Investment involves risks. Past performance is not indicative of future performance. Any forecast, projection or target contained in this presentation is for information purposes only and is not guaranteed in any way.  HSBC Asset Management accepts no liability for any failure to meet such forecasts, projections or targets. For illustrative purpose only. The views expressed above were held at the time of preparation and are subject to change without notice. The information provided does not constitute any investment recommendation in the above mentioned asset classes, indices or currencies.

Sector overview – order of preferences

Source: Bloomberg, HSBC Global Asset Management, as of June 2021.

For illustrative purposes only and does not constitute any investment recommendation in the above mentioned asset classes, indices or currencies. The views and opinions expressed herein are subject to change at any time.

Any forecast, projection or target contained in this presentation is for information purposes only and is not guaranteed in any way. HSBC Global Asset Management accepts no liability for any failure to meet such forecasts, projections or targets.

Macro charts in focus

Source: Bloomberg, data as of June 2021

 

India’s second wave of Covid-19 continues to recede. Further loosening of virus restriction measures re-enables economic activity and mobility. Although the temporary disruption is likely to weigh on the upcoming quarterly GDP release for April to June, full year GDP growth for the current fiscal year is expected to remain robust due to low base effects and a strong economic rebound. That said, we remain vigilant on the economic scars from the first Covid-19, where the recovery has been uneven across the country, particularly across the labour market.

Source: Bloomberg, data as of June 2021

 

The economic recovery is uneven and potential downside risks stemming from the second Covid wave still persists. Therefore, the RBI maintains an accommodative stance and expanded its bond buying program. It also announced additional measures to support targeted sectors of the economy.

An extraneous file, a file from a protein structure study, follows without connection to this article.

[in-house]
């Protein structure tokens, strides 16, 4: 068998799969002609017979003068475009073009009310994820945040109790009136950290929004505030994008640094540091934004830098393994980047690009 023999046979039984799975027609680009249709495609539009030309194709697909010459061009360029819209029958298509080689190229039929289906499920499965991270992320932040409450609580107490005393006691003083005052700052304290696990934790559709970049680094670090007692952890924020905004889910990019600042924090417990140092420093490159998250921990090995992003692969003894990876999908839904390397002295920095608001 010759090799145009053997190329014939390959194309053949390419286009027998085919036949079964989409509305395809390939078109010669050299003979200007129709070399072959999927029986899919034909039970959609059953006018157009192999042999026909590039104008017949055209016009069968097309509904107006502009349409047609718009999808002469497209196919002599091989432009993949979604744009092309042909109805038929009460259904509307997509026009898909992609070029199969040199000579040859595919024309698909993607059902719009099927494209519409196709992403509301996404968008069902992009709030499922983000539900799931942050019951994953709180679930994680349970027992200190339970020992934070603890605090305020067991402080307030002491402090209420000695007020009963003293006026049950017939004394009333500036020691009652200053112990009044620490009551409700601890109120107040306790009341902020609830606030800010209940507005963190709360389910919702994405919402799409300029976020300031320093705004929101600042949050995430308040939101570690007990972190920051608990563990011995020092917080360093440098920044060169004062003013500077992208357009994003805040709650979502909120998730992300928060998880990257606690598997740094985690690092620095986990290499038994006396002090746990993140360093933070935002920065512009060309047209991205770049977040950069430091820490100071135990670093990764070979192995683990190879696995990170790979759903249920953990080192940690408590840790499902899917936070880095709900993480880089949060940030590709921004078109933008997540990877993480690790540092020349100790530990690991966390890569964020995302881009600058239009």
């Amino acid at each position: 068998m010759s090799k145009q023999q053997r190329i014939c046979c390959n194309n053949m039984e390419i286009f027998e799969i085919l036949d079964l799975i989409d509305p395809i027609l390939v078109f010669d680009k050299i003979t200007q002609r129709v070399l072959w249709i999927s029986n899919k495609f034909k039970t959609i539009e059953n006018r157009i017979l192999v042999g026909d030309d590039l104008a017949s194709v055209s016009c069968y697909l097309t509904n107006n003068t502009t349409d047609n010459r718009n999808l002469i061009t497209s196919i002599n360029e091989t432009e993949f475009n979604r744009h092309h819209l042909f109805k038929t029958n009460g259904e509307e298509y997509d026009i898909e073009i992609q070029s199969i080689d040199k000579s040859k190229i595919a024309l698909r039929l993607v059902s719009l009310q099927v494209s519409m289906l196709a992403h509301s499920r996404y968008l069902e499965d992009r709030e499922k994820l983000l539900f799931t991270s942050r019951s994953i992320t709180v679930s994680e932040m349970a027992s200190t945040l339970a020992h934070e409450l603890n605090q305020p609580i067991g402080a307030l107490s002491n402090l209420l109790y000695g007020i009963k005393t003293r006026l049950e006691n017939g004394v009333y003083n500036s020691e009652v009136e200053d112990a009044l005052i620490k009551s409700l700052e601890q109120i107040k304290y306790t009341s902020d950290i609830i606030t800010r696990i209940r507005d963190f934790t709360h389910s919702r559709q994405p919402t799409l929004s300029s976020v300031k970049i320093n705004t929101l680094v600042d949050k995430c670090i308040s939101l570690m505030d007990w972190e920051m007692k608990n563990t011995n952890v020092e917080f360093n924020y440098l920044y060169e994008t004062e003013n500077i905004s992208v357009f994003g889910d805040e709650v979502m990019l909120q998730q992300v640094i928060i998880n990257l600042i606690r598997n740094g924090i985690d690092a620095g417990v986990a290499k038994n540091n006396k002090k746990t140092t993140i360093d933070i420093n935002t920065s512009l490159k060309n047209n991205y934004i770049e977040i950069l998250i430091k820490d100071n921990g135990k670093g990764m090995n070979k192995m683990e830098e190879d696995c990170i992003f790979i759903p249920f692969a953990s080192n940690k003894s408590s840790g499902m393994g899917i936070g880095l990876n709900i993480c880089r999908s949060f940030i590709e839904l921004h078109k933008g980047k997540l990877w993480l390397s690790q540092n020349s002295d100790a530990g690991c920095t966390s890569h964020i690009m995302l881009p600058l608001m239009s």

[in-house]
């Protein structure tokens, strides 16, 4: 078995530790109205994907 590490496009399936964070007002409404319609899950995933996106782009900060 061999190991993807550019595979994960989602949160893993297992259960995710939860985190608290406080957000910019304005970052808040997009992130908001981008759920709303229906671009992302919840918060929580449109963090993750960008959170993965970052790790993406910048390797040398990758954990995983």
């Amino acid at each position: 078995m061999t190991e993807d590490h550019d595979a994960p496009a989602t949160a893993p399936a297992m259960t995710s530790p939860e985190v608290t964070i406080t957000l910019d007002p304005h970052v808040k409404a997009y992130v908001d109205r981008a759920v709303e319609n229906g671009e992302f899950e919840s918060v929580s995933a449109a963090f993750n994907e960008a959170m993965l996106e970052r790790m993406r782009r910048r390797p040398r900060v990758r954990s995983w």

However, inflation risks continue to build. Core inflation in particular has experienced upward pressure from global reflationary dynamics. House inflation expectations also seem to show signs of hardening.

Source: Bloomberg, data as of June 2021

 

The last time the US Federal Reserve made policy steps to reduce asset purchases in 2013, a market tantrum triggered an outflow of capital from emerging market economies, including India. With weak external buffers, Indian equities and bonds were negatively impacted, and the Indian rupee depreciated by over 15 per cent.

This time around, in 2021, as the US Fed is taking steps to reduce monetary accommodation, the Indian rupee has depreciated by only about 1.5 per cent. That is due to stronger external buffers. In particular, foreign exchange reserves have grown to over $600 billion as of June 2021.

For illustrative purposes only and does not constitute any investment recommendation in the above mentioned asset classes, indices or currencies. The views and opinions expressed herein are subject to change at any time. 

Investment involves risks.  Past performance is not indicative of future performance. Any forecast, projection or target where provided is indicative only and is not guaranteed in any way. HSBC Asset Management accepts no liability for any failure to meet such forecasts, projections or targets. For illustrative purposes only and does not constitute any investment recommendation in the above mentioned sectors, asset classes, indices or currencies.